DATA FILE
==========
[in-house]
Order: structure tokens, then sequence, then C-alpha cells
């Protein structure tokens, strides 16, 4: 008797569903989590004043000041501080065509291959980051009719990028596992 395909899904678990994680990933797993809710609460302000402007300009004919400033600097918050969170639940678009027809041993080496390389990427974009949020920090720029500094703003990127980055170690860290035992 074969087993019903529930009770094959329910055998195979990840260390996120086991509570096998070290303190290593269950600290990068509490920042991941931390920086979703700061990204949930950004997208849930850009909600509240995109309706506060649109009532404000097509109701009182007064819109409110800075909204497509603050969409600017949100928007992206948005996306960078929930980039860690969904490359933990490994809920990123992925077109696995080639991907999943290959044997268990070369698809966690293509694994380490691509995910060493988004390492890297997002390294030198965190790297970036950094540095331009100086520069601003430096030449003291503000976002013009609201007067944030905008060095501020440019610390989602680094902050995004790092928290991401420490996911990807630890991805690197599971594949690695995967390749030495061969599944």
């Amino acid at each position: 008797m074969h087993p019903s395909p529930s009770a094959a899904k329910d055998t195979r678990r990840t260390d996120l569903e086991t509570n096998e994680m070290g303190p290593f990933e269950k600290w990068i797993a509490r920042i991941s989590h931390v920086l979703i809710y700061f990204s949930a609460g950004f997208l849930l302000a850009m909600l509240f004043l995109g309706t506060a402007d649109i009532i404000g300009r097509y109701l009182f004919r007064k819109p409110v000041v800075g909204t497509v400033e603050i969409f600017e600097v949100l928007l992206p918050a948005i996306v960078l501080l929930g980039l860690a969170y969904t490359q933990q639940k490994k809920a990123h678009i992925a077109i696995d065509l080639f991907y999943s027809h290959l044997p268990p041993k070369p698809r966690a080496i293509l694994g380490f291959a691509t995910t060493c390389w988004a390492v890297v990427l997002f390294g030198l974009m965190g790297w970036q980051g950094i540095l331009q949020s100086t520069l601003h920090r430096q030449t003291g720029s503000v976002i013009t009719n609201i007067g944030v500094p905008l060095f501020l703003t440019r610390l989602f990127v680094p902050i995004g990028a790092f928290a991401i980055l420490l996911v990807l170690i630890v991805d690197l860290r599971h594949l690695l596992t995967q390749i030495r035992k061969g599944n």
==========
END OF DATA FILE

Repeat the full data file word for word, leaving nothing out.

[in-house]
Order: structure tokens, then sequence, then C-alpha cells
């Protein structure tokens, strides 16, 4: 008797569903989590004043000041501080065509291959980051009719990028596992 395909899904678990994680990933797993809710609460302000402007300009004919400033600097918050969170639940678009027809041993080496390389990427974009949020920090720029500094703003990127980055170690860290035992 074969087993019903529930009770094959329910055998195979990840260390996120086991509570096998070290303190290593269950600290990068509490920042991941931390920086979703700061990204949930950004997208849930850009909600509240995109309706506060649109009532404000097509109701009182007064819109409110800075909204497509603050969409600017949100928007992206948005996306960078929930980039860690969904490359933990490994809920990123992925077109696995080639991907999943290959044997268990070369698809966690293509694994380490691509995910060493988004390492890297997002390294030198965190790297970036950094540095331009100086520069601003430096030449003291503000976002013009609201007067944030905008060095501020440019610390989602680094902050995004790092928290991401420490996911990807630890991805690197599971594949690695995967390749030495061969599944």
């Amino acid at each position: 008797m074969h087993p019903s395909p529930s009770a094959a899904k329910d055998t195979r678990r990840t260390d996120l569903e086991t509570n096998e994680m070290g303190p290593f990933e269950k600290w990068i797993a509490r920042i991941s989590h931390v920086l979703i809710y700061f990204s949930a609460g950004f997208l849930l302000a850009m909600l509240f004043l995109g309706t506060a402007d649109i009532i404000g300009r097509y109701l009182f004919r007064k819109p409110v000041v800075g909204t497509v400033e603050i969409f600017e600097v949100l928007l992206p918050a948005i996306v960078l501080l929930g980039l860690a969170y969904t490359q933990q639940k490994k809920a990123h678009i992925a077109i696995d065509l080639f991907y999943s027809h290959l044997p268990p041993k070369p698809r966690a080496i293509l694994g380490f291959a691509t995910t060493c390389w988004a390492v890297v990427l997002f390294g030198l974009m965190g790297w970036q980051g950094i540095l331009q949020s100086t520069l601003h920090r430096q030449t003291g720029s503000v976002i013009t009719n609201i007067g944030v500094p905008l060095f501020l703003t440019r610390l989602f990127v680094p902050i995004g990028a790092f928290a991401i980055l420490l996911v990807l170690i630890v991805d690197l860290r599971h594949l690695l596992t995967q390749i030495r035992k061969g599944n």